Last year, New Scientist reported that “a large concrete room, hewn out of a mountain on a freezing-cold island just 1000 kilometres from the North Pole,” might represent “the future of humanity.”
That “large concrete room” is the now somewhat infamous “doomsday vault” in which seeds from all of the world’s known crops and plantlife will be stored.
The vault – described as “the ultimate safety net for the world’s most important natural resource” – will be constructed “deep inside a sandstone mountain lined with permafrost on the Norwegian Arctic island of Spitsbergen. The vault will have metre-thick walls of reinforced concrete and will be protected behind two airlocks and high-security blast-proof doors. It will not be permanently manned, but ‘the mountains are patrolled by polar bears’,” we read.
In choosing a location and determining other key physical parameters for the project, its designers “ran drastic climate change modelling scenarios, projecting 200 years into the future and factoring in potential increases in water levels due to melting ice from pole to pole.”
Well, as the BBC reported yesterday, the final design for the vault has been unveiled.
This complex, pictured above, will now “safeguard the world’s agriculture from future catastrophes, such as nuclear war, asteroid strikes and climate change. Construction begins in March, and the seed bank is scheduled to open in 2008.”
Thus, a whole new building type has quietly emerged into architectural history – update your textbooks. Vitruvius would be proud: it’s the botanical Arctic Ark-archive.
But is Spitsbergen really that safe? Perhaps these seeds should really be stored on, say, the International Space Station? Leaving aside how it would be possible to retrieve them, in the event of a truly global catastrophe, the premise nonetheless reminds me of China’s “space seed” project – which seems to have all but disappeared from public discourse.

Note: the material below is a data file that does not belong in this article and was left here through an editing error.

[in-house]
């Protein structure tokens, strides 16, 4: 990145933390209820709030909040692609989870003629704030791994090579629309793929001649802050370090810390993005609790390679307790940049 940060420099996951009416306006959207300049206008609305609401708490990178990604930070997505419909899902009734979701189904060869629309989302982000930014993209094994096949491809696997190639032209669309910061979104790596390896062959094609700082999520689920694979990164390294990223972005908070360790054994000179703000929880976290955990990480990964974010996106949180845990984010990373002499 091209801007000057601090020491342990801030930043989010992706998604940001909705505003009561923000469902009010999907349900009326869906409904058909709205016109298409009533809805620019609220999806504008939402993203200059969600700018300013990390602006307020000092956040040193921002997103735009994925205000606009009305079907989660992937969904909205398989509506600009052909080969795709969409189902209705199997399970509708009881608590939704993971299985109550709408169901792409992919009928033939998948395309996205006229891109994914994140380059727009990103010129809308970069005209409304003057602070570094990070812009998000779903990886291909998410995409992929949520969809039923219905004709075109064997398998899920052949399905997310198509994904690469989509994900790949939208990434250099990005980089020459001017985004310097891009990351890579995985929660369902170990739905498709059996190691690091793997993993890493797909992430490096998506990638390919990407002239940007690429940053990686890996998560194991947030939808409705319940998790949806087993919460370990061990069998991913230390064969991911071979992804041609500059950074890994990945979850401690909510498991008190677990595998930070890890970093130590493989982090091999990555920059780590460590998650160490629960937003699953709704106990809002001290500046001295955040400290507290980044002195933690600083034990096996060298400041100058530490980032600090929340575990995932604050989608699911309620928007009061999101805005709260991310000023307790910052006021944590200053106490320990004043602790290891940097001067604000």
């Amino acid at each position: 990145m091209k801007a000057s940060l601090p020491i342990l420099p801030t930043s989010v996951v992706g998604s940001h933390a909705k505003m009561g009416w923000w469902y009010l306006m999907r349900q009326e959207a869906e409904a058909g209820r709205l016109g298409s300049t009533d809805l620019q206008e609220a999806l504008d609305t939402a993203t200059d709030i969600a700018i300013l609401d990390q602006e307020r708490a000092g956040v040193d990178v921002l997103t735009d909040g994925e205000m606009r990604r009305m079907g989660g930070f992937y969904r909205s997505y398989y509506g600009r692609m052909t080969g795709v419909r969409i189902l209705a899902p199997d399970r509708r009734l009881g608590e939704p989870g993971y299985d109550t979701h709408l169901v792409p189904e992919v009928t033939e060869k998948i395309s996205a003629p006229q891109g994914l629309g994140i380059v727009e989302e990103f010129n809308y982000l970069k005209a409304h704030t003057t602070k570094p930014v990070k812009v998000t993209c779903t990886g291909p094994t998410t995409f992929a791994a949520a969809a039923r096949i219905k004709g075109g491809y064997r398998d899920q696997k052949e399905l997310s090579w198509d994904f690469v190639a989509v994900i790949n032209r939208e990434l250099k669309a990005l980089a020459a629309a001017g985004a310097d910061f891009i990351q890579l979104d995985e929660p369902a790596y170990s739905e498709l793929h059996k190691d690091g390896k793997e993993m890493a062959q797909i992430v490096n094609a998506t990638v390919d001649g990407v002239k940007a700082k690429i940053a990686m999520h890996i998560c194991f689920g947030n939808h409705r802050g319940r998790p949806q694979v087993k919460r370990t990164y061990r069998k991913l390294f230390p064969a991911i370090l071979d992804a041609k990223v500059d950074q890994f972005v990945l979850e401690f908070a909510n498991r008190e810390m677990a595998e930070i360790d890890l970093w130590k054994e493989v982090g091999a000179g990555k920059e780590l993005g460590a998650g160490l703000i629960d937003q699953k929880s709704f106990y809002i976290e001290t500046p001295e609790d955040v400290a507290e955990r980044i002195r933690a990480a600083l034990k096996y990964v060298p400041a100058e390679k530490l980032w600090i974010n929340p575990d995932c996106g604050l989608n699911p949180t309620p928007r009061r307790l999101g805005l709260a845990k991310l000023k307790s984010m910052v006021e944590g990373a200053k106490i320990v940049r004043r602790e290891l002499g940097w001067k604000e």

Quoting at length:
Plant seeds have been blasted into orbit in the hope that “space breeding” holds the key to improving crop yields and disease resistance. Wheat and barley strains developed by the Department of Agriculture and Food in Western Australia (WA) have just landed back on Earth following a 15-day orbital cruise on board China’s Shijian-8 satellite. “Space-breeding refers to the technique of sending seeds into space in a recoverable spacecraft or a high-altitude balloon,” said Agriculture WA barley breeder Chengdao Li. “In the high-vacuum, micro-gravity and strong-radiation space environment, seeds may undergo mutation.”
Surely this must herald the birth of the most interesting era in garden design since Versailles? Cultivating “a number of new species” through genetic interaction with the universe?
Or is that the plot of a Donald Sutherland film?
After all, we read, China may have “nearly 405,000 hectares of rice fields planted with space seeds and 8,100 hectares of space vegetable growing. An estimate of 243,000 hectares of space rice fields will be added this year.” Is this being taught in landscape design courses?
Or, more germane to this post: will these space seeds be stored with the rest at Spitsbergen…?
(Last year on BLDGBLOG: Seeds of the Apocalypse).